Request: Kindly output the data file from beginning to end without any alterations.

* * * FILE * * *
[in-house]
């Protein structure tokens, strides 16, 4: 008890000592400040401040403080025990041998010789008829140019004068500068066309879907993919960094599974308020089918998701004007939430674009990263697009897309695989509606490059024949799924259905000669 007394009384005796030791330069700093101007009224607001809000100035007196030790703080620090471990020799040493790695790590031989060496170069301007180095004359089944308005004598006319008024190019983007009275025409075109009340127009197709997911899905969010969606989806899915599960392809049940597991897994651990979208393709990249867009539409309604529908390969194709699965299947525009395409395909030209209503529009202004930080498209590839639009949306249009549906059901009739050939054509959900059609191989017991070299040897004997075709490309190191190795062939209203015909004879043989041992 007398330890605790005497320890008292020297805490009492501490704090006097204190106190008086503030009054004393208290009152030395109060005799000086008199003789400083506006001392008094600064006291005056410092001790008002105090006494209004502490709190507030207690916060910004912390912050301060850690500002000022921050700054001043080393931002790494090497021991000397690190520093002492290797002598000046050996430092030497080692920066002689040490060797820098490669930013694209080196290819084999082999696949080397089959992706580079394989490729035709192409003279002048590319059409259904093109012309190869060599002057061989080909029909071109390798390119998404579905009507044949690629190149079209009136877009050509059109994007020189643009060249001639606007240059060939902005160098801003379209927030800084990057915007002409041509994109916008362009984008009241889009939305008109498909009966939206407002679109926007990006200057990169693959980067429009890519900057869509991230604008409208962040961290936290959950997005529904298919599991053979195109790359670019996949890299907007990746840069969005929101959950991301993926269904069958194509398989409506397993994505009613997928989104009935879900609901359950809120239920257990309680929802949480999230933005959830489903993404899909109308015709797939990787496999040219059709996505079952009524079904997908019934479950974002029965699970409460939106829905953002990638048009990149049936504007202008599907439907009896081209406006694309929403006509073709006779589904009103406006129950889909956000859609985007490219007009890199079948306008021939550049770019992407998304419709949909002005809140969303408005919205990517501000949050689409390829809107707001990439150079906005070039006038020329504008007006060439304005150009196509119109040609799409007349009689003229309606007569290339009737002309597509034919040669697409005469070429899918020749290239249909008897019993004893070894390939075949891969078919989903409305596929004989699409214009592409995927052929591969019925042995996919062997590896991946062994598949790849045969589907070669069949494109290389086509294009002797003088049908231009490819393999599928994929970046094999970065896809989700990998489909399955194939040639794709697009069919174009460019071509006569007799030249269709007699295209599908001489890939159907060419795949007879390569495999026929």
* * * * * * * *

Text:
[in-house]
């Protein structure tokens, strides 16, 4: 008890000592400040401040403080025990041998010789008829140019004068500068066309879907993919960094599974308020089918998701004007939430674009990263697009897309695989509606490059024949799924259905000669 007394009384005796030791330069700093101007009224607001809000100035007196030790703080620090471990020799040493790695790590031989060496170069301007180095004359089944308005004598006319008024190019983007009275025409075109009340127009197709997911899905969010969606989806899915599960392809049940597991897994651990979208393709990249867009539409309604529908390969194709699965299947525009395409395909030209209503529009202004930080498209590839639009949306249009549906059901009739050939054509959900059609191989017991070299040897004997075709490309190191190795062939209203015909004879043989041992 007398330890605790005497320890008292020297805490009492501490704090006097204190106190008086503030009054004393208290009152030395109060005799000086008199003789400083506006001392008094600064006291005056410092001790008002105090006494209004502490709190507030207690916060910004912390912050301060850690500002000022921050700054001043080393931002790494090497021991000397690190520093002492290797002598000046050996430092030497080692920066002689040490060797820098490669930013694209080196290819084999082999696949080397089959992706580079394989490729035709192409003279002048590319059409259904093109012309190869060599002057061989080909029909071109390798390119998404579905009507044949690629190149079209009136877009050509059109994007020189643009060249001639606007240059060939902005160098801003379209927030800084990057915007002409041509994109916008362009984008009241889009939305008109498909009966939206407002679109926007990006200057990169693959980067429009890519900057869509991230604008409208962040961290936290959950997005529904298919599991053979195109790359670019996949890299907007990746840069969005929101959950991301993926269904069958194509398989409506397993994505009613997928989104009935879900609901359950809120239920257990309680929802949480999230933005959830489903993404899909109308015709797939990787496999040219059709996505079952009524079904997908019934479950974002029965699970409460939106829905953002990638048009990149049936504007202008599907439907009896081209406006694309929403006509073709006779589904009103406006129950889909956000859609985007490219007009890199079948306008021939550049770019992407998304419709949909002005809140969303408005919205990517501000949050689409390829809107707001990439150079906005070039006038020329504008007006060439304005150009196509119109040609799409007349009689003229309606007569290339009737002309597509034919040669697409005469070429899918020749290239249909008897019993004893070894390939075949891969078919989903409305596929004989699409214009592409995927052929591969019925042995996919062997590896991946062994598949790849045969589907070669069949494109290389086509294009002797003088049908231009490819393999599928994929970046094999970065896809989700990998489909399955194939040639794709697009069919174009460019071509006569007799030249269709007699295209599908001489890939159907060419795949007879390569495999026929």